Designing and building the largest radio telescope

Radio telescopes are not very different in their operation compared to optical telescopes: the resolution or detail sharpness of the observation depends on the opening or diameter of the telescope and on the wavelength. For observation on the 21 cm hydrogen line, Jan Oort wanted a radio telescope with a dish diameter of at least 100 wavelengths. He thought of a mirror of about 25 meters in diameter, based on the telescope of Grote Reber. At a wavelength of 21 centimeters, such a radio telescope can see details in the sky of about 0.5 degrees. That is an angle at the sky as big as the Sun or the Moon. The Würzburg antenna in Kootwijk could only observe details up to about 2 degrees.

As a result of the Dutch Milky Way research in Kootwijk and the international appreciation for this, money became available to build a large rotating 25 meter radio telescope. In 1954, the construction of the (popularly said) ‘chicken wire’ telescope began. Principals were the Netherlands Organization for Pure Scientific Research (now NWO) and the Netherlands Foundation for Radio Astronomy (NFRA, now ASTRON).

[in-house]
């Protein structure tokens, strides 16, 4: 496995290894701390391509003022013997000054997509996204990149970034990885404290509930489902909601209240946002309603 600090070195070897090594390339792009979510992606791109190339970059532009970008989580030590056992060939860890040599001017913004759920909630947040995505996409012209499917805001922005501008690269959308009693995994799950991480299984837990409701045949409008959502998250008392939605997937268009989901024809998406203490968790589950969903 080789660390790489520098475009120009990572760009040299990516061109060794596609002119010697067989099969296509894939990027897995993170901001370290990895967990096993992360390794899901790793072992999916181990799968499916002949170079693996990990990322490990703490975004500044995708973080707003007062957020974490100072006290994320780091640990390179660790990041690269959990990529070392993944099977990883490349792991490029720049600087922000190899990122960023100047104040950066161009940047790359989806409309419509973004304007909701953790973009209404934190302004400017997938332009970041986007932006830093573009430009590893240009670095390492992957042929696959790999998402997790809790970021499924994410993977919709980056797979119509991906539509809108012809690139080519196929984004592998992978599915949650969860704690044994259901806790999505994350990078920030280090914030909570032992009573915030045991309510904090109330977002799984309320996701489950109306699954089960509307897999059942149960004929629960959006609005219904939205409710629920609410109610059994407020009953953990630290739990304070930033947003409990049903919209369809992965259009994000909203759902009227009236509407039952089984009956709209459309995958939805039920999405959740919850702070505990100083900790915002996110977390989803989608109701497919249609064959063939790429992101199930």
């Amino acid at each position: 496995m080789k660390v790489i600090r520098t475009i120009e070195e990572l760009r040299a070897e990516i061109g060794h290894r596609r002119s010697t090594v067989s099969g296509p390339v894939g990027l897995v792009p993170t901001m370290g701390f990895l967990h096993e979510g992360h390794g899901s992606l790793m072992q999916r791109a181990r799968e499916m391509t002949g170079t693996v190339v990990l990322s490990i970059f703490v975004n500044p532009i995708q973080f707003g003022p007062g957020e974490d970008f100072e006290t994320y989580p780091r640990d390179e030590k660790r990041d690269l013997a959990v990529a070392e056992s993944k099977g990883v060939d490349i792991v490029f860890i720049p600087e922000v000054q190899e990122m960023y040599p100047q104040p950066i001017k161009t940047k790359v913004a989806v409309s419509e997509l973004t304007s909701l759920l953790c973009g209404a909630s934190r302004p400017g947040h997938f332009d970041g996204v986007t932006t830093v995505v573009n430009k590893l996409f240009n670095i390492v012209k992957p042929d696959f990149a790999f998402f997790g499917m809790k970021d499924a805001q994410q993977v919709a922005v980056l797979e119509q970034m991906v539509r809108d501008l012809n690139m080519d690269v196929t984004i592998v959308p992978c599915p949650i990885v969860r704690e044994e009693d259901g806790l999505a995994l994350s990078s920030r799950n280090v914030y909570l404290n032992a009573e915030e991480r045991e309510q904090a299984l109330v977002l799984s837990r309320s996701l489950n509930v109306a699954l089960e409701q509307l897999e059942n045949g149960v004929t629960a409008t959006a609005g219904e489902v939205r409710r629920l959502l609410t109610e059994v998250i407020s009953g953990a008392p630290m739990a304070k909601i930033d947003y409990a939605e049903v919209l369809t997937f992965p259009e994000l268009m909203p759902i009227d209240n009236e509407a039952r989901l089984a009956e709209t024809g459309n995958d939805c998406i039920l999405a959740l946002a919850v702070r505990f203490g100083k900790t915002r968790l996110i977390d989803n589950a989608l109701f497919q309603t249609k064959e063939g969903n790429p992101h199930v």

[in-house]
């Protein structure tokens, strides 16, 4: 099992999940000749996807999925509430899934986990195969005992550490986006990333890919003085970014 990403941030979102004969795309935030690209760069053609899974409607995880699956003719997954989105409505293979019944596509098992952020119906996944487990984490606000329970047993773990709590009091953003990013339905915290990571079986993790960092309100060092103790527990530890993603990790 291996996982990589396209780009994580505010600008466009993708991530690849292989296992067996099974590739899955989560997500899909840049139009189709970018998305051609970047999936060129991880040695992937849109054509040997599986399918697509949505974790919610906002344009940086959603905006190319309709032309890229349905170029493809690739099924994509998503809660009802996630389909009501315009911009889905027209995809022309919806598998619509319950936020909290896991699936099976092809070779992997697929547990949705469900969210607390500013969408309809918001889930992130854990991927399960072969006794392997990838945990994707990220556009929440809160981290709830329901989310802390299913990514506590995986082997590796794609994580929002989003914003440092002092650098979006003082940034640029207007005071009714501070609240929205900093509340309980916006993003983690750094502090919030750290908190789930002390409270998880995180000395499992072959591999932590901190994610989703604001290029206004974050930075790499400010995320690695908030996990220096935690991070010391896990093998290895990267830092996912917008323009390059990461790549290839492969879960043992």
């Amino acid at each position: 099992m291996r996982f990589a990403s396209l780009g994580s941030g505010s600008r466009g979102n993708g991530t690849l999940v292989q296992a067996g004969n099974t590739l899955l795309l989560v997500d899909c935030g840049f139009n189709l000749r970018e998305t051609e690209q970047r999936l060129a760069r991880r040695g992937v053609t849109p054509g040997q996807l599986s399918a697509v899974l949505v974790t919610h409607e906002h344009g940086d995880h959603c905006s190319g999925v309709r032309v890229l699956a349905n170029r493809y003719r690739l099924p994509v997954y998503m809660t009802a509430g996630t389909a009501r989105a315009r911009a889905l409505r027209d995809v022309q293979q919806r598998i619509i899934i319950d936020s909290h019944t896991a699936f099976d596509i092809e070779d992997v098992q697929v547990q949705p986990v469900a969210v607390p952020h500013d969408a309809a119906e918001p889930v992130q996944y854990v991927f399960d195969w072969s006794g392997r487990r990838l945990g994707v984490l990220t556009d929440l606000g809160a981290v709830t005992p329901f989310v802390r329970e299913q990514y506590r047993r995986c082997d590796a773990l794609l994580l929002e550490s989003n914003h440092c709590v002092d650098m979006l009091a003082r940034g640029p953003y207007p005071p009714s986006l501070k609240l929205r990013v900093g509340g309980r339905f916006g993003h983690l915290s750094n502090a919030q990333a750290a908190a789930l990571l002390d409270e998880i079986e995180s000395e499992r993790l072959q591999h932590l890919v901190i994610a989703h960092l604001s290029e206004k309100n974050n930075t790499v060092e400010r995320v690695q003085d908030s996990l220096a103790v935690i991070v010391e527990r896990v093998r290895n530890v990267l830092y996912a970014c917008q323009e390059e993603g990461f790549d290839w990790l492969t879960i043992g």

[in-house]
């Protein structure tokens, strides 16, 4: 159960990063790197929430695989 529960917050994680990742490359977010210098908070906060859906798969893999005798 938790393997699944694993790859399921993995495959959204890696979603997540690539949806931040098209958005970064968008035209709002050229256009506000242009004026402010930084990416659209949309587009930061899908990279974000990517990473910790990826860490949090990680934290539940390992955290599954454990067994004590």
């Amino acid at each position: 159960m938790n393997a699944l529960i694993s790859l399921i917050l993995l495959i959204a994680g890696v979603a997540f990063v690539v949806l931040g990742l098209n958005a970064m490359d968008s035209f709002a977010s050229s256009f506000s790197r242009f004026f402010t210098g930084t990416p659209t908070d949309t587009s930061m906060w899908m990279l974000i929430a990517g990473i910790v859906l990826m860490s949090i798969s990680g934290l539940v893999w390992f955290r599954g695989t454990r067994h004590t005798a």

Under the supervision of engineer Ben Hooghoudt, the following companies were involved in designing and building the radio telescope:

  • design and realization of the 25 meter telescope: Werkspoor, department Bruggenbouw (Amsterdam);
  • design and realization of the electrical installation: Heemaf (Hengelo);
  • design of the foundation: Langhout engineers and architects office (Amsterdam);
  • realization of the foundation: Amsterdam Ballast Mij (Amsterdam);
  • design and realization of the mechanical-electrical coordinate transformer: Metaalbedrijf Rademakers (Rotterdam);
  • design and realization of the electronic control of the movement mechanism: NFRA with collaboration of the Royal Marine Laboratory Electronic Developments (Oegstgeest), Philips Physics Laboratory (Eindhoven) and PTT Dr. Neher Laboratory (Leidschendam);
  • design of the service building and house: Architectural office De Vlaming (Amsterdam);
  • realization of the service building and house: Vuurboom and Zn (Valthermond).

On April 17, 1956, Queen Juliana inaugurated the Dwingeloo Radio Telescope – then the largest in the world – with a symbolic push on a button.

The Construction of a Radio Telescope

Herman Kleibrink’s documentary film from 1957 (in Dutch).